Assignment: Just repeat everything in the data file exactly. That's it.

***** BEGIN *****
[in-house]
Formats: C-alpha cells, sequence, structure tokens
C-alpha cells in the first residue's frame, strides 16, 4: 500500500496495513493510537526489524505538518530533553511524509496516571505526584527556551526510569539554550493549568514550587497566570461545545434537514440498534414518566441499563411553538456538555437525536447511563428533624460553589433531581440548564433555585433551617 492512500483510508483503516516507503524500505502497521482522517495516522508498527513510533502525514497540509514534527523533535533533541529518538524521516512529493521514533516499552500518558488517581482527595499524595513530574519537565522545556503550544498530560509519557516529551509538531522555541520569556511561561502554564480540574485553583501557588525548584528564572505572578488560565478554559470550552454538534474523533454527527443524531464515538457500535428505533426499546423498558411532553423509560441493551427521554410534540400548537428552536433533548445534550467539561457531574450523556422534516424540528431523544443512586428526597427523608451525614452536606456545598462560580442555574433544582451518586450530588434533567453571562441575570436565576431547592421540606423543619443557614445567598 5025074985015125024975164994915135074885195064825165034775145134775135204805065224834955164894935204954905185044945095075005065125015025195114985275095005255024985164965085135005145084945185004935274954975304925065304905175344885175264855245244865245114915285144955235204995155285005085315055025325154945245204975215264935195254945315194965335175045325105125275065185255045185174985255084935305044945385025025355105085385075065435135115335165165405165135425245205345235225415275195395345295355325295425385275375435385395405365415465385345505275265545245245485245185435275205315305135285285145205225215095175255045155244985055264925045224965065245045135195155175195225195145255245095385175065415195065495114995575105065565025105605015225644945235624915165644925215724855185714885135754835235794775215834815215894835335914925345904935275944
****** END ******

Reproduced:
[in-house]
Formats: C-alpha cells, sequence, structure tokens
C-alpha cells in the first residue's frame, strides 16, 4: 500500500496495513493510537526489524505538518530533553511524509496516571505526584527556551526510569539554550493549568514550587497566570461545545434537514440498534414518566441499563411553538456538555437525536447511563428533624460553589433531581440548564433555585433551617 492512500483510508483503516516507503524500505502497521482522517495516522508498527513510533502525514497540509514534527523533535533533541529518538524521516512529493521514533516499552500518558488517581482527595499524595513530574519537565522545556503550544498530560509519557516529551509538531522555541520569556511561561502554564480540574485553583501557588525548584528564572505572578488560565478554559470550552454538534474523533454527527443524531464515538457500535428505533426499546423498558411532553423509560441493551427521554410534540400548537428552536433533548445534550467539561457531574450523556422534516424540528431523544443512586428526597427523608451525614452536606456545598462560580442555574433544582451518586450530588434533567453571562441575570436565576431547592421540606423543619443557614445567598 5025074985015125024975164994915135074885195064825165034775145134775135204805065224834955164894935204954905185044945095075005065125015025195114985275095005255024985164965085135005145084945185004935274954975304925065304905175344885175264855245244865245114915285144955235204995155285005085315055025325154945245204975215264935195254945315194965335175045325105125275065185255045185174985255084935305044945385025025355105085385075065435135115335165165405165135425245205345235225415275195395345295355325295425385275375435385395405365415465385345505275265545245245485245185435275205315305135285285145205225215095175255045155244985055264925045224965065245045135195155175195225195145255245095385175065415195065495114995575105065565025105605015225644945235624915165644925215724855185714885135754835235794775215834815215894835335914925345904935275944